Myth: One late payment won’t affect your credit score

Reality: It doesn’t take much for your credit score to take a hit. One late payment can stay on your record for up to seven years. Because most of the top wireless carriers use your credit score to judge whether they should give you the best deals, that means one bad decision can haunt you years later. First, always make it a priority to pay your bills on time. Second, look for a carrier that considers more than a credit check to obtain the best deals.

Myth: The advertised deals from carriers are for anyone

Reality: Wireless carriers spend $4 billion advertising their “best” deals on smartphones, yet in reality, more than half of Americans cannot get the deals because they are reserved only for those with the “best” credit. According to the Consumer Federation of America, credit score plays a “vital” role in many purchases. The new Smartphone Equality initiative from T-Mobile allows anyone with a monthly voice plan who pays their bills on time each month for a year to qualify for their best deals – zero down, no interest and no credit check.

Myth: Almost all American adults have a smartphone

 

Reality: At a time when mobile connectivity is sweeping the globe, the United States ranks 13th in the world in terms of smartphone penetration – behind a dozen countries including Australia, Israel and Saudi Arabia. There are more than 100 million American adults who don’t have a smartphone according to Pew Research and the U.S. Census Bureau. A smartphone paired with the right plan for your needs can keep you connected and benefit your budget. Furthermore, many people choose to eliminate land lines and sometimes even Internet service at home to save and then solely rely on their smartphones to stay connected.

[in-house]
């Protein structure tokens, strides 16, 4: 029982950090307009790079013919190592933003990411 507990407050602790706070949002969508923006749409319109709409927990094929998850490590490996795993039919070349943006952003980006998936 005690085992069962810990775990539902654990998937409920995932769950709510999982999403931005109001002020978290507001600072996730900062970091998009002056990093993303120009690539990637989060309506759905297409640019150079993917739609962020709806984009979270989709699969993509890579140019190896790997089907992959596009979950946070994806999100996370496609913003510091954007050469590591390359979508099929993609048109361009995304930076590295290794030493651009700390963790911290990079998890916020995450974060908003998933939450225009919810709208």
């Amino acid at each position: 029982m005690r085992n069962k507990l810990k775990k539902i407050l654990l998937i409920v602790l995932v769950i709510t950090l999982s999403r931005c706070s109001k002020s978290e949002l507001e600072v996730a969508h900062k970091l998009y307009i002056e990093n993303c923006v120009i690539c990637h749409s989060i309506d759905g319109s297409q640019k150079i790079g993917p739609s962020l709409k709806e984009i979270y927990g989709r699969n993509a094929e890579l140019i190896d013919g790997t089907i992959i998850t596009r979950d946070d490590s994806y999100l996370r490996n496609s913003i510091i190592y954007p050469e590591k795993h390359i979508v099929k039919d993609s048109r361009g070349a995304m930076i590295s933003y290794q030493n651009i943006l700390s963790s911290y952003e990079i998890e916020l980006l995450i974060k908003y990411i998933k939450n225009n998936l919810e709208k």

Myth: You pay more for smartphones with no-contract plans

Reality: Consumer Reports states it’s cheaper to buy a phone through a no-contract plan. Why? Because you finance the phone separately from your wireless service and therefore once it is paid off, your monthly bill can decrease. You will not continue to pay a higher amount after that time – unlike an annual service contract plan. Research popular no-contract prepaid and postpaid plans, like Simple Choice from T-Mobile. Loyal customers can immediately qualify based on their relationship with T-Mobile, making T-Mobile’s best wireless deals more accessible.

North Korea has begun censoring and monitoring domestic cellphone calls, the non-profit Radio Free Asia reported.

The State Security Department’s Bureau 1080 has been charged with observing legally used cellphones, and has the power to confiscate and censor the devices at will, Radio Free Asia, based in Washington, D.C., said. North Korea has a single government-approved cellphone service provider, Koryolink, whose service is available in 14 percent of the country’s territory and to 94 percent of its population. Cellphone costs, though, in the impoverished country have left the service beyond the reach of most North Koreans.

Many cellphones in North Korea have been smuggled in from China, to be used near cellphone towers in China at its border with North Korea.

Citizens’ cellphones are typically seized and checked for “politically inappropriate” content, a joint report by Johns Hopkins University’s U.S.-Korea Institute and Voice of America said, adding all cellphone conversations in North Korea are recorded by government agencies.